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What's on the cards for Norway's property market this autumn?

Robin-Ivan Capar
Robin-Ivan Capar - [email protected]
What's on the cards for Norway's property market this autumn?
The housing market in Norway is set for a slowdown in the coming months. Pictured is an apartment complex in Oslo. Photo by Hans Ott on Unsplash

The real estate market in Norway has been quite hectic during the spring and summer of 2023. An expert has told The Local that a slowdown is expected in the coming months.

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Despite the downturn in Norway’s property market that most industry experts feared in late 2022 and earlier this year, the ominous forecasts haven’t materialised.

So far this year, house prices have increased by 5.2 percent. That figure includes a small drop in prices over the past two months.

READ MORE: A beginner's guide to buying a home in Norway

New trends emerging

The CEO of the real estate agency Nordvik, Martin Kiligitto, told The Local that the company had seen strong results in the second quarter of 2023. The company has seen an increase in the number of homes sold in the second quarter. 

According to Kiligitto, there are some new market trends and changes compared to previous years.

“We have seen a change in the market, including the western part of Norway, that started in September last year.

“The time from when a home was put on the market until it was sold has increased from 17.6 days in the second quarter of 2022 to 27.1 for the same period in 2023.

“However, the number of days used to sell a home has improved - by that, we mean it has decreased - from January.

“At the same time, we moved from a very hot market in the first half of 2022 that cooled off in the second half of the year. This was due to the increase in interest rates, electricity prices, and other commodities individuals buy,” Nordvik’s CEO explained.

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House prices to slow down and homes to remain on the market for longer

The industry expert expects price developments in Norway’s real estate market to slow down in the second half of the year, mostly due to the effect of high interest rates.

“It is our assessment that the time from when a home is put on the market until it is sold will increase this autumn.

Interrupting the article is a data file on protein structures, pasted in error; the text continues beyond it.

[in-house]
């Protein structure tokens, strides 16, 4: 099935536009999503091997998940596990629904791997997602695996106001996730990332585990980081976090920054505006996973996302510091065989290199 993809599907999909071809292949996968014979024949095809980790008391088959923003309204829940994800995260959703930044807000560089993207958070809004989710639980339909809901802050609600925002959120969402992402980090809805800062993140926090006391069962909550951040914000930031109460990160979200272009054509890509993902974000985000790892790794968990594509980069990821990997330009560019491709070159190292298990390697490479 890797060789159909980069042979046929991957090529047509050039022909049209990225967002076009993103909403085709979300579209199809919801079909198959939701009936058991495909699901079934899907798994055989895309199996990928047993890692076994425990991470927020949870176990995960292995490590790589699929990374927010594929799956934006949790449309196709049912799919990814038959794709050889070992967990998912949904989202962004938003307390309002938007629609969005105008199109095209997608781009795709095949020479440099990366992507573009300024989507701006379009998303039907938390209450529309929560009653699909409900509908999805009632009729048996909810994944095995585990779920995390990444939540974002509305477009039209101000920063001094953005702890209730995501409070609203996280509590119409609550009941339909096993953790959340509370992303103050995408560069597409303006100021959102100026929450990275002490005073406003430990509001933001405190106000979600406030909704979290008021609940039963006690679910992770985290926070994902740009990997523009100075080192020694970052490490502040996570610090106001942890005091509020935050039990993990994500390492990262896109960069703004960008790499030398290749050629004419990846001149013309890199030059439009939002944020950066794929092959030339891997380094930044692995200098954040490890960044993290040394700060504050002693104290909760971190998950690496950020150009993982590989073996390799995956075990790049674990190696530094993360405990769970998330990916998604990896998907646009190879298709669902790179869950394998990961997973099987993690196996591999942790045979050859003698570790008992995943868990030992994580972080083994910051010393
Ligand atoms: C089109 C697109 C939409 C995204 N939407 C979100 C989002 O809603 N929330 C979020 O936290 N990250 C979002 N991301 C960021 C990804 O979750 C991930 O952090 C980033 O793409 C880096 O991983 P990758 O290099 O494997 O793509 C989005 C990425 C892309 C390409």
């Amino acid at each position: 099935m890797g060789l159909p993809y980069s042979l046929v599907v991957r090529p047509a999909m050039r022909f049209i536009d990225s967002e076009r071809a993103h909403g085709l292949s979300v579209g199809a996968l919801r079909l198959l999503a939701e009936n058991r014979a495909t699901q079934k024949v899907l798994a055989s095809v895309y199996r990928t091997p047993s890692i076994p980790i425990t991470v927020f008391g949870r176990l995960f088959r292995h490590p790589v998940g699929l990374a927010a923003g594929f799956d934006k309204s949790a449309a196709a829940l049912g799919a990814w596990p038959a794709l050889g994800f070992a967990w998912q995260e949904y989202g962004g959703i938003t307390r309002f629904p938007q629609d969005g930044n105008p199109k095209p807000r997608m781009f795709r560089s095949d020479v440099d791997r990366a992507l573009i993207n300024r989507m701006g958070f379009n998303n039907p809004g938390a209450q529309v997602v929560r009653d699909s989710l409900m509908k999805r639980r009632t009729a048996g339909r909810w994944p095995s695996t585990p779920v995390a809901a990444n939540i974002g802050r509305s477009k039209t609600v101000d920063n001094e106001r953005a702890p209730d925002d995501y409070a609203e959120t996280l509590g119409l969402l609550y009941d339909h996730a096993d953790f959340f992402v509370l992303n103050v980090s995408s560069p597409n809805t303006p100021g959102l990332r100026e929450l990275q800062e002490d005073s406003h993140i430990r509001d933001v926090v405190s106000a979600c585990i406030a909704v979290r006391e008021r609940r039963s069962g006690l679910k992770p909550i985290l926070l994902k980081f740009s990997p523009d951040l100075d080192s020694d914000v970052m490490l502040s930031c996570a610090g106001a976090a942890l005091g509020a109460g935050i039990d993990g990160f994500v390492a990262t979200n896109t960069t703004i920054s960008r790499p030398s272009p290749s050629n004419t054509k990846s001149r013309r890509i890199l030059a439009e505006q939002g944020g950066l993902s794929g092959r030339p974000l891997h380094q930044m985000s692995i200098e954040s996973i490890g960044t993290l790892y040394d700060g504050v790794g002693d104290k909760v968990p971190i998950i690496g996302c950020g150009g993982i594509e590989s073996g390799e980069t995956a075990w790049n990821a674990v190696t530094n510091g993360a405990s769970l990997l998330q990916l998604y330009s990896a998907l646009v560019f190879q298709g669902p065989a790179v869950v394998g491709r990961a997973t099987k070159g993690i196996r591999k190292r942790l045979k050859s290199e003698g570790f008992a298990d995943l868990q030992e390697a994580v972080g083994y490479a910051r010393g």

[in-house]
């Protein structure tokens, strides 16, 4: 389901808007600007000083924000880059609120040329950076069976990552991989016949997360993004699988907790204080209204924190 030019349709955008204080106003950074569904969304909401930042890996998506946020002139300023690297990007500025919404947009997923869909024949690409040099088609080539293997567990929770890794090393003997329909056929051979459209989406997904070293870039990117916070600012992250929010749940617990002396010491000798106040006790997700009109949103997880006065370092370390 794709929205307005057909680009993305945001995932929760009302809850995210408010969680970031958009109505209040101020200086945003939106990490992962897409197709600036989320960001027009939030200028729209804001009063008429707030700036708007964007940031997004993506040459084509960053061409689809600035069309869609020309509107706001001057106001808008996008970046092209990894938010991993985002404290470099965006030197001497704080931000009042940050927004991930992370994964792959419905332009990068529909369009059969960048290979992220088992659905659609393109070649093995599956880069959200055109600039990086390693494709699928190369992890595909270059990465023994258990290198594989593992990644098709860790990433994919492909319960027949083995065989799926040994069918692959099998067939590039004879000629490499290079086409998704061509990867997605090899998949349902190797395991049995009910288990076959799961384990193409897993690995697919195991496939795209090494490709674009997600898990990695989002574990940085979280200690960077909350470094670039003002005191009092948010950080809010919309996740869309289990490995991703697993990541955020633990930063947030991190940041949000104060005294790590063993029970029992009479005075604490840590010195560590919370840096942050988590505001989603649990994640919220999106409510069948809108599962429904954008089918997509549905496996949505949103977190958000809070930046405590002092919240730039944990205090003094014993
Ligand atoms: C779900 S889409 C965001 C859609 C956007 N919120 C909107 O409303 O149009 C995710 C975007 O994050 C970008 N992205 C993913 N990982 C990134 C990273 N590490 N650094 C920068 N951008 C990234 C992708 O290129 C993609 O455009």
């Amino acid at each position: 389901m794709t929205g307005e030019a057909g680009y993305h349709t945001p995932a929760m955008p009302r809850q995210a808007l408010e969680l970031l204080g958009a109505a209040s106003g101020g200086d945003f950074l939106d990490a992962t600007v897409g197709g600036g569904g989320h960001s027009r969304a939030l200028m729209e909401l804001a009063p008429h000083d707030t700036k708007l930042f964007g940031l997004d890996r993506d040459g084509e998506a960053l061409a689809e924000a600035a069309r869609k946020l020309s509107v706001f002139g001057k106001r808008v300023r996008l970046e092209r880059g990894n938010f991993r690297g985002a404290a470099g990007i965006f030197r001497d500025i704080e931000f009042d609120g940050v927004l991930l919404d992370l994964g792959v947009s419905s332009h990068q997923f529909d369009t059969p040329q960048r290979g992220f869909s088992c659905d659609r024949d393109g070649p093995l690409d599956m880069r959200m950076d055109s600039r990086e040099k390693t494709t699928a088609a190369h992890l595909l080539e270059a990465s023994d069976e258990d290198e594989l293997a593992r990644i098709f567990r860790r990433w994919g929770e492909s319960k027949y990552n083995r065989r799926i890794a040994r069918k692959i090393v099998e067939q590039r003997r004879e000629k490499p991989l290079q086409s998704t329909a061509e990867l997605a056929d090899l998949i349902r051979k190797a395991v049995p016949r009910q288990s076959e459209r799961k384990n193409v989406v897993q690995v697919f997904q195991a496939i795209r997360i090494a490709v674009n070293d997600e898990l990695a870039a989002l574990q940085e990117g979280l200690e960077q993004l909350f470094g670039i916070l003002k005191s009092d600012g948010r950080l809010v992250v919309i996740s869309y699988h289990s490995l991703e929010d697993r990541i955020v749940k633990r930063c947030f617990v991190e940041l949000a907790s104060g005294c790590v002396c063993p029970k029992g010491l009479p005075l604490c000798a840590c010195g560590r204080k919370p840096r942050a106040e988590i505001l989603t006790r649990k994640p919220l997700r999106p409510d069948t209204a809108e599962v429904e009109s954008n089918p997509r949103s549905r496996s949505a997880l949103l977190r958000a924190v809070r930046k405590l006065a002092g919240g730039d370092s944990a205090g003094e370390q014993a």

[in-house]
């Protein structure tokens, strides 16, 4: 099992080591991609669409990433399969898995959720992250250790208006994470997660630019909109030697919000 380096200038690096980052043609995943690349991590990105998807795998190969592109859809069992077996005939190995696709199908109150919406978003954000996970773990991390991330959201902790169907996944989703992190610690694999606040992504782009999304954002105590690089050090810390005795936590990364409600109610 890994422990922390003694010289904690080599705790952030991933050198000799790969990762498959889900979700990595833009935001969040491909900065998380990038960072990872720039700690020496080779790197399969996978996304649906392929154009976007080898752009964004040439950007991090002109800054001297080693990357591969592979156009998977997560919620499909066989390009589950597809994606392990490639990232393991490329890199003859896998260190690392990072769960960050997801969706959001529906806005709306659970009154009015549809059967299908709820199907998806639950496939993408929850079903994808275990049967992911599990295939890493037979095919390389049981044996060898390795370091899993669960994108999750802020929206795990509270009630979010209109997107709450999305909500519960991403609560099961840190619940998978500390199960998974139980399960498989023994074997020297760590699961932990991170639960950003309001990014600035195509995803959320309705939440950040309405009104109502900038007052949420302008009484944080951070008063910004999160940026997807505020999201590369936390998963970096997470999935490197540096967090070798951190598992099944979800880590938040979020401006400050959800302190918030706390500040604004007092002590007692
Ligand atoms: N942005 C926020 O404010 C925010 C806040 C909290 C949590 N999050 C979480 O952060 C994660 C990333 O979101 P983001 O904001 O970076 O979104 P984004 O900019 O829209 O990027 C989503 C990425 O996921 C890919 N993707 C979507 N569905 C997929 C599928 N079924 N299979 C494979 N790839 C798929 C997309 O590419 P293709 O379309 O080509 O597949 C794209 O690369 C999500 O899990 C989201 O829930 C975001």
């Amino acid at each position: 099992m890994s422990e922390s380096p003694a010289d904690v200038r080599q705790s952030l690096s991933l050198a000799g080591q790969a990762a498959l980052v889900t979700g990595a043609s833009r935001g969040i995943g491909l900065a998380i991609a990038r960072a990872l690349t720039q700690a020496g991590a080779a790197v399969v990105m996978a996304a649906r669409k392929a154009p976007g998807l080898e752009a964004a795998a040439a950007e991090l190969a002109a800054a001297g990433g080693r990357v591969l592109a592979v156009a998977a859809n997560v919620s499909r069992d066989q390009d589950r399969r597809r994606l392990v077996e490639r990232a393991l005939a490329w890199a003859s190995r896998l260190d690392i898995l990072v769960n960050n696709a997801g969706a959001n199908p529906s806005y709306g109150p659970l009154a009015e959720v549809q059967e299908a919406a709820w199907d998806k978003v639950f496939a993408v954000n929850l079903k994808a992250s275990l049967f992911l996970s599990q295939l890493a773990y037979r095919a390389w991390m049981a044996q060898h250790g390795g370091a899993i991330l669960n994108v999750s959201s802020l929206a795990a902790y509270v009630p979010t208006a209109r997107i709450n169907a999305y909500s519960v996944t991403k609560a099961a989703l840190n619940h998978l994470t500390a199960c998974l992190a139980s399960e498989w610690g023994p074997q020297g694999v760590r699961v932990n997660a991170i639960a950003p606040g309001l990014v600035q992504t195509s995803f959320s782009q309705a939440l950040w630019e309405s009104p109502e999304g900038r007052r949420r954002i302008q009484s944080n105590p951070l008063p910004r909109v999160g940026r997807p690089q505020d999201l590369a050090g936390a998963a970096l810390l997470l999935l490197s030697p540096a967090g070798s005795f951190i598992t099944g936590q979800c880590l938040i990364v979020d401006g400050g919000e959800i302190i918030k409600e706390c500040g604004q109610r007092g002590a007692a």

“We also believe that the price development will gradually slow down in the second half of 2023 because of increased interest rates, higher living costs, and slightly higher unemployment rates.

“On the other hand, a good labour market, high wage growth, low housing construction, migration to the cities and a tight market for rental housing will be able to reduce the fall in prices,” he said.

READ MORE: Young people to struggle in the Norwegian housing market despite price dip

Big demand for small homes

According to Nordvik, smaller apartments in city centres will be the most popular type of property in late summer and autumn this year.

“There has been a high demand for these apartments for quite some time, especially in 2023. The reason for this is twofold.

“First, a limited number of these small apartments are available in the market. Second, many individuals or couples can afford to buy them, even with rising interest rates.

“Young individuals want to live as close to universities, restaurants, work, and other attractions as possible. Being able to walk, cycle, or be in close proximity to public transport is of importance to this segment of the population,” Kiligitto told The Local.

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And what about 2024?

Looking ahead, Nordvik’s CEO believes several factors on the horizon might have an impact on the market dynamics.

“We expect house prices to improve in 2024 as a result of wage growth and a flattening of interest rates.

“Towards the end of next year, we expect the market to improve and that we will see a moderate price rise in 2024,” he concluded.

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